The patella (knee cap) is situated just above the stifle joint and in some dogs, rather than sliding up and down in its stabilising groove on the front of the femur, it will luxate (dislocate) outside of this normal depression. In most cases, when the patella luxates from the groove, it can only be returned to its normal position once the quadriceps muscles relax and the stifle joint is extended (straightened), and it is for this reason that most dogs with the condition will hold up their hind leg for a few minutes before returning to normal activity. The characteristic hop-hop-skip action often seen with this condition is the dog trying to “pop” the patella back into its groove. However, there are four grades of Luxating Patella; Patella luxates and returns to the normal position; Patella luxates when stifle is flexed and remains in this position until the stifle is extended (straightened); Patella is luxated for a majority of the time, can be manually replaced but will luxate again in a short period of time; Permanent luxation where it stays misaligned and will not sit in its groove even for short periods. Luxating Patella can occur in any dog but is most commonly seen in toy and miniature breeds. Surgical intervention is the preferred treatment of choice for severe cases however it cannot offer guaranteed results.
Luxating Patella has a number of causes including past trauma to the stifle, persistent standing on the hindlimbs, genetic predisposition, poor breeding, and malformation of the patella and groove during the growth phase. In the latter three cases, the clinical signs of the condition will normally start to show approximately four months after birth.
Symptoms of Luxating Patella
OCD is caused by the interaction of a number of factors including a genetic predisposition, with the condition most commonly affecting large breed puppies between the age of four and eight months due to their rapid bone development; nutritional deficiency or over-supplementation, particularly with calcium; excessive exercise as a puppy; trauma; harmful activites of daily living such as ball launchers or living on slippy flooring; and hormonal imbalance.
If you’re dog has been diagnosed with any of the above Orthopaedic conditions or you’ve been noticing some of the signs and symptoms above, just pop us a message, as Clinical Canine Massage would likely be a great next step. If your dog has yet to be diagnosed with an Orthopaedic disorder, we’d advise you visit your vet for a consultation and clinical assessment initially.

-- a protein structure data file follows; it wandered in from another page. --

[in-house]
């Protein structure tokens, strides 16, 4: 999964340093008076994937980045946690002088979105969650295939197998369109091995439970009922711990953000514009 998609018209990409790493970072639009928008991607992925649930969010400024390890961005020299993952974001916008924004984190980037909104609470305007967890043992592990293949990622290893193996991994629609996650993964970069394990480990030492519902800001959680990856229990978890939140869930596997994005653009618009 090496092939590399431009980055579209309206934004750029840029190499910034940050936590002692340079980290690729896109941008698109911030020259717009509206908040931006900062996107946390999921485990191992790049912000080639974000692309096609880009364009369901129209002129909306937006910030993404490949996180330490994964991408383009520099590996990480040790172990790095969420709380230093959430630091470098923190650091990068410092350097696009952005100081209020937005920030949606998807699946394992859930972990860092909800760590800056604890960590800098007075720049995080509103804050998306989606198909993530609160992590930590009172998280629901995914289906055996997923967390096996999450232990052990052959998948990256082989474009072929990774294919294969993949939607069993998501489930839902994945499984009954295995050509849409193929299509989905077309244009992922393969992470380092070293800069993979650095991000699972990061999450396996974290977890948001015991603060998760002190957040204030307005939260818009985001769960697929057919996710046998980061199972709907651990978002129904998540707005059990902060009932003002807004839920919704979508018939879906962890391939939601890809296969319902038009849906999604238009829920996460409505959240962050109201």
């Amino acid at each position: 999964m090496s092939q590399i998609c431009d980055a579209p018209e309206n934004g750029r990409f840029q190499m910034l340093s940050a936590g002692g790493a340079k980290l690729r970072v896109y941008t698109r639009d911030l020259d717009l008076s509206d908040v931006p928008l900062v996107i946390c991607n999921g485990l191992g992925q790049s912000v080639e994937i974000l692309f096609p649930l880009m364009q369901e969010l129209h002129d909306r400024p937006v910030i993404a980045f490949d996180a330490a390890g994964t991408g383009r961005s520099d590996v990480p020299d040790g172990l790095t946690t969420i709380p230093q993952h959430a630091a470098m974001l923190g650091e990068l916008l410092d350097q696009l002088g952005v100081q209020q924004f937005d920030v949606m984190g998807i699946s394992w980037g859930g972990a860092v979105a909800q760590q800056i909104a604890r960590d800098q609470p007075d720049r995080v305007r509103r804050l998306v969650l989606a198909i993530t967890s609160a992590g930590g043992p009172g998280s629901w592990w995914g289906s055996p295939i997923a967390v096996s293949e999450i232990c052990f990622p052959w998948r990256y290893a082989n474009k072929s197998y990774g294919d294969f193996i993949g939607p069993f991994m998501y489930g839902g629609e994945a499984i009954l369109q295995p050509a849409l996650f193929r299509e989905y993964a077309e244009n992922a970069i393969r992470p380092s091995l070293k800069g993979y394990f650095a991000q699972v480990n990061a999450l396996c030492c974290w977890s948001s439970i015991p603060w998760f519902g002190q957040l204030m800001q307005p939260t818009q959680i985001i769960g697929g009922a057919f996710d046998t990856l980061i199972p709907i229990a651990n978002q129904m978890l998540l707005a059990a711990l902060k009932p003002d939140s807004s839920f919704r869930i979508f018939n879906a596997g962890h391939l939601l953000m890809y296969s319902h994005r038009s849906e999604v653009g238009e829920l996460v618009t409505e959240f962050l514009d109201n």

And whats more, the Canine Massage Guild have devised a fantastic consultation aid called The Five Principles of Pain, which you can take with you to your consultation to help you and your vet to assess your dog for the viability of Clinical Canine Massage therapy. It’s likely that if your dog does have an underlying Orthopaedic condition, they will be presenting with a number of clinical and sub-clinical signs of muscular and myofascial pain that are frequently helped by Canine Massage as a result. Click here to download the Five Principles of Pain sheet.
As a member of the Canine Massage Guild, Paw Vida offer a very professional Clinical Canine Massage service and respect the Veterinary Surgeons Act 1966 and Exemption Order 2015 by never working on an animal without gaining prior veterinary approval. In simple terms, this means we’ll only massage your dog if your vet considers it appropriate and safe to do so. Some diseases and conditions are contraindicative to massage and we, or your vet, will of course advise you of this when you get in touch.
You can download our Veterinary Consent form here. Please note that without veterinary consent, we’ll be unable to massage your dog.